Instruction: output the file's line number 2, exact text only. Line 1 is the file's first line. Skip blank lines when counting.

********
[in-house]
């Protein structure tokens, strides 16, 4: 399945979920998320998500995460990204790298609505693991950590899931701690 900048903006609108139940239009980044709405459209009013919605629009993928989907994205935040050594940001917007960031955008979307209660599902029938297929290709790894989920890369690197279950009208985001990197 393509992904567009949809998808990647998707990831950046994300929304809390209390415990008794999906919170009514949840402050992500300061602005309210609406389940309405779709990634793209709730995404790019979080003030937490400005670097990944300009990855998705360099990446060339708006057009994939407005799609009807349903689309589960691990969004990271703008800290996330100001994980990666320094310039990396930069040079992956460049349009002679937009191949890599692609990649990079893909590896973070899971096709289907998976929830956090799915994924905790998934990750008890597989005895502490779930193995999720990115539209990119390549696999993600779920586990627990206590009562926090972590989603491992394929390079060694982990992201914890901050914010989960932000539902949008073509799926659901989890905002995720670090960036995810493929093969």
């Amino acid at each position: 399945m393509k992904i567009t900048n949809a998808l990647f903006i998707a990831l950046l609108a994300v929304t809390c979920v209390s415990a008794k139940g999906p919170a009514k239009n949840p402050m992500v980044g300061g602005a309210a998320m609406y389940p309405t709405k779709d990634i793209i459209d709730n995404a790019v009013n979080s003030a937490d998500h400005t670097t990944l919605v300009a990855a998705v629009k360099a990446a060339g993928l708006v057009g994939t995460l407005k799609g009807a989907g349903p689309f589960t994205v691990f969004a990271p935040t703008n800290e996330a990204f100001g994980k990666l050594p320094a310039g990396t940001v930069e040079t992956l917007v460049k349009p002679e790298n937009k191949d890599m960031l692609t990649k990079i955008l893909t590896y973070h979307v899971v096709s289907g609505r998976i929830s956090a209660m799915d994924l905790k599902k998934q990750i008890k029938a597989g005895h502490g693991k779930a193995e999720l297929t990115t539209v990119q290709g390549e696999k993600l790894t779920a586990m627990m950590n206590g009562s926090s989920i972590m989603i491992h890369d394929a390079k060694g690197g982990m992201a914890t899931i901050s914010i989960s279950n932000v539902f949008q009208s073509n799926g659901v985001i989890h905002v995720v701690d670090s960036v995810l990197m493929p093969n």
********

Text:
């Protein structure tokens, strides 16, 4: 399945979920998320998500995460990204790298609505693991950590899931701690 900048903006609108139940239009980044709405459209009013919605629009993928989907994205935040050594940001917007960031955008979307209660599902029938297929290709790894989920890369690197279950009208985001990197 393509992904567009949809998808990647998707990831950046994300929304809390209390415990008794999906919170009514949840402050992500300061602005309210609406389940309405779709990634793209709730995404790019979080003030937490400005670097990944300009990855998705360099990446060339708006057009994939407005799609009807349903689309589960691990969004990271703008800290996330100001994980990666320094310039990396930069040079992956460049349009002679937009191949890599692609990649990079893909590896973070899971096709289907998976929830956090799915994924905790998934990750008890597989005895502490779930193995999720990115539209990119390549696999993600779920586990627990206590009562926090972590989603491992394929390079060694982990992201914890901050914010989960932000539902949008073509799926659901989890905002995720670090960036995810493929093969």